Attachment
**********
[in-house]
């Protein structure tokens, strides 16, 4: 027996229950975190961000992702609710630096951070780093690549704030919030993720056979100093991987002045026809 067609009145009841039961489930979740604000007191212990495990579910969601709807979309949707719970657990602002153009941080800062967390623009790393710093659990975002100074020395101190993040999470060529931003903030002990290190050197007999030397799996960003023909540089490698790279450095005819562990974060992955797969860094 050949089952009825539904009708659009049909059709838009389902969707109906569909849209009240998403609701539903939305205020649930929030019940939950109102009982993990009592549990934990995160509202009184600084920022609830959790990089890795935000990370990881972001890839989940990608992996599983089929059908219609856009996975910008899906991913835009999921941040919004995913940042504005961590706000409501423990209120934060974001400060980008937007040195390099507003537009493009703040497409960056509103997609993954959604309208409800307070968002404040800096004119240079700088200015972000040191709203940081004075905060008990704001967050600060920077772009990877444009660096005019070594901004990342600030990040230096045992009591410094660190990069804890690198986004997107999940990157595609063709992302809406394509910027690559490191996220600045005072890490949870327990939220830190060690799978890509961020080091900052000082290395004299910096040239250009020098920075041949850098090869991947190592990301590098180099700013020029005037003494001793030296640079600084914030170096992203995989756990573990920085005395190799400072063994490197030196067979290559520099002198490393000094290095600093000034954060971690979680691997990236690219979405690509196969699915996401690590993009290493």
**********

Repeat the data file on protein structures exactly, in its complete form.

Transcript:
[in-house]
């Protein structure tokens, strides 16, 4: 027996229950975190961000992702609710630096951070780093690549704030919030993720056979100093991987002045026809 067609009145009841039961489930979740604000007191212990495990579910969601709807979309949707719970657990602002153009941080800062967390623009790393710093659990975002100074020395101190993040999470060529931003903030002990290190050197007999030397799996960003023909540089490698790279450095005819562990974060992955797969860094 050949089952009825539904009708659009049909059709838009389902969707109906569909849209009240998403609701539903939305205020649930929030019940939950109102009982993990009592549990934990995160509202009184600084920022609830959790990089890795935000990370990881972001890839989940990608992996599983089929059908219609856009996975910008899906991913835009999921941040919004995913940042504005961590706000409501423990209120934060974001400060980008937007040195390099507003537009493009703040497409960056509103997609993954959604309208409800307070968002404040800096004119240079700088200015972000040191709203940081004075905060008990704001967050600060920077772009990877444009660096005019070594901004990342600030990040230096045992009591410094660190990069804890690198986004997107999940990157595609063709992302809406394509910027690559490191996220600045005072890490949870327990939220830190060690799978890509961020080091900052000082290395004299910096040239250009020098920075041949850098090869991947190592990301590098180099700013020029005037003494001793030296640079600084914030170096992203995989756990573990920085005395190799400072063994490197030196067979290559520099002198490393000094290095600093000034954060971690979680691997990236690219979405690509196969699915996401690590993009290493």